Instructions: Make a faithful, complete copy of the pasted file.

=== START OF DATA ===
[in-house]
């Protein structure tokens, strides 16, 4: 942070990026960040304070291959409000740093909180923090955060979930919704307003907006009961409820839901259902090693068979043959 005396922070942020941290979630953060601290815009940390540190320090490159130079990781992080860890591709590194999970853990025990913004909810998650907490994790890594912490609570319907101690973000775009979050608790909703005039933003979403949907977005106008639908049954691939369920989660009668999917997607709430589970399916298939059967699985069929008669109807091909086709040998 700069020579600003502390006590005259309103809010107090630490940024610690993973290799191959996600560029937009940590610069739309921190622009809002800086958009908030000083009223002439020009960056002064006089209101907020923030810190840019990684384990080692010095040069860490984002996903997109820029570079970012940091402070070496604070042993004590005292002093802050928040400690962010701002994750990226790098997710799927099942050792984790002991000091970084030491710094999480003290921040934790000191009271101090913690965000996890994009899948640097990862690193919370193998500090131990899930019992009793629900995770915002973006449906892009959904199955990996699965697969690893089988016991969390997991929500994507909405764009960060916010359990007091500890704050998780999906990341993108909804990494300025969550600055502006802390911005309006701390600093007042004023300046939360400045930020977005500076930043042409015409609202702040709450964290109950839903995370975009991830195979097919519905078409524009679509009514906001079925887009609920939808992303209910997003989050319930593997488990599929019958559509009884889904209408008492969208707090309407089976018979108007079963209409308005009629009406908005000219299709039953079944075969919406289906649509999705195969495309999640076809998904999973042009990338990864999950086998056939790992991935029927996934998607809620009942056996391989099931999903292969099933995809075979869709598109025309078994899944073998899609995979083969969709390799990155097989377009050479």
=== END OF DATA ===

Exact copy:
[in-house]
């Protein structure tokens, strides 16, 4: 942070990026960040304070291959409000740093909180923090955060979930919704307003907006009961409820839901259902090693068979043959 005396922070942020941290979630953060601290815009940390540190320090490159130079990781992080860890591709590194999970853990025990913004909810998650907490994790890594912490609570319907101690973000775009979050608790909703005039933003979403949907977005106008639908049954691939369920989660009668999917997607709430589970399916298939059967699985069929008669109807091909086709040998 700069020579600003502390006590005259309103809010107090630490940024610690993973290799191959996600560029937009940590610069739309921190622009809002800086958009908030000083009223002439020009960056002064006089209101907020923030810190840019990684384990080692010095040069860490984002996903997109820029570079970012940091402070070496604070042993004590005292002093802050928040400690962010701002994750990226790098997710799927099942050792984790002991000091970084030491710094999480003290921040934790000191009271101090913690965000996890994009899948640097990862690193919370193998500090131990899930019992009793629900995770915002973006449906892009959904199955990996699965697969690893089988016991969390997991929500994507909405764009960060916010359990007091500890704050998780999906990341993108909804990494300025969550600055502006802390911005309006701390600093007042004023300046939360400045930020977005500076930043042409015409609202702040709450964290109950839903995370975009991830195979097919519905078409524009679509009514906001079925887009609920939808992303209910997003989050319930593997488990599929019958559509009884889904209408008492969208707090309407089976018979108007079963209409308005009629009406908005000219299709039953079944075969919406289906649509999705195969495309999640076809998904999973042009990338990864999950086998056939790992991935029927996934998607809620009942056996391989099931999903292969099933995809075979869709598109025309078994899944073998899609995979083969969709390799990155097989377009050479």